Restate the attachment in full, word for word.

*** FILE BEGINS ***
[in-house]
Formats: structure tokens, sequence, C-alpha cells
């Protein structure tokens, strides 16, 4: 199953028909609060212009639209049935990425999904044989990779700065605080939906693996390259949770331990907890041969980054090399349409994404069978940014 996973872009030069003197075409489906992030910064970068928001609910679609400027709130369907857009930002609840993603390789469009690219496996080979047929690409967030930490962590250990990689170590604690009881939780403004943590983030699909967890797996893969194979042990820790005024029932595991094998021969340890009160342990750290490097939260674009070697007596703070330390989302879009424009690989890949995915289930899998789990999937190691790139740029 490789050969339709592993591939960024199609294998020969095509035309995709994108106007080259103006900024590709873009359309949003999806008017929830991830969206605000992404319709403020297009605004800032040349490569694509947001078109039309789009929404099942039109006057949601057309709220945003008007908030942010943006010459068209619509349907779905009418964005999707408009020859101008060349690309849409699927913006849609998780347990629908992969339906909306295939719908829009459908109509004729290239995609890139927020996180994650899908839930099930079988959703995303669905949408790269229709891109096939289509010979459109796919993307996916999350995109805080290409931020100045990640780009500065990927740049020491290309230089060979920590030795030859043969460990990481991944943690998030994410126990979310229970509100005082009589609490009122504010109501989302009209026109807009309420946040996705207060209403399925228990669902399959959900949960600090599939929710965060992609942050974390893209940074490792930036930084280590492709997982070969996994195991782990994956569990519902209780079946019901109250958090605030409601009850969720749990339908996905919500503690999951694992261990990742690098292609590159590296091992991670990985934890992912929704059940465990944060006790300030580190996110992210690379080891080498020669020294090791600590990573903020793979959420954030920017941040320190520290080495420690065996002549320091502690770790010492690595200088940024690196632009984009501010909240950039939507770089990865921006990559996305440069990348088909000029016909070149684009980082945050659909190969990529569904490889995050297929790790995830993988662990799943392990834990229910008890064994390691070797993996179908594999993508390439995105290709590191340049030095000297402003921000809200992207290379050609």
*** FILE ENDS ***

[in-house]
Formats: structure tokens, sequence, C-alpha cells
């Protein structure tokens, strides 16, 4: 199953028909609060212009639209049935990425999904044989990779700065605080939906693996390259949770331990907890041969980054090399349409994404069978940014 996973872009030069003197075409489906992030910064970068928001609910679609400027709130369907857009930002609840993603390789469009690219496996080979047929690409967030930490962590250990990689170590604690009881939780403004943590983030699909967890797996893969194979042990820790005024029932595991094998021969340890009160342990750290490097939260674009070697007596703070330390989302879009424009690989890949995915289930899998789990999937190691790139740029 490789050969339709592993591939960024199609294998020969095509035309995709994108106007080259103006900024590709873009359309949003999806008017929830991830969206605000992404319709403020297009605004800032040349490569694509947001078109039309789009929404099942039109006057949601057309709220945003008007908030942010943006010459068209619509349907779905009418964005999707408009020859101008060349690309849409699927913006849609998780347990629908992969339906909306295939719908829009459908109509004729290239995609890139927020996180994650899908839930099930079988959703995303669905949408790269229709891109096939289509010979459109796919993307996916999350995109805080290409931020100045990640780009500065990927740049020491290309230089060979920590030795030859043969460990990481991944943690998030994410126990979310229970509100005082009589609490009122504010109501989302009209026109807009309420946040996705207060209403399925228990669902399959959900949960600090599939929710965060992609942050974390893209940074490792930036930084280590492709997982070969996994195991782990994956569990519902209780079946019901109250958090605030409601009850969720749990339908996905919500503690999951694992261990990742690098292609590159590296091992991670990985934890992912929704059940465990944060006790300030580190996110992210690379080891080498020669020294090791600590990573903020793979959420954030920017941040320190520290080495420690065996002549320091502690770790010492690595200088940024690196632009984009501010909240950039939507770089990865921006990559996305440069990348088909000029016909070149684009980082945050659909190969990529569904490889995050297929790790995830993988662990799943392990834990229910008890064994390691070797993996179908594999993508390439995105290709590191340049030095000297402003921000809200992207290379050609």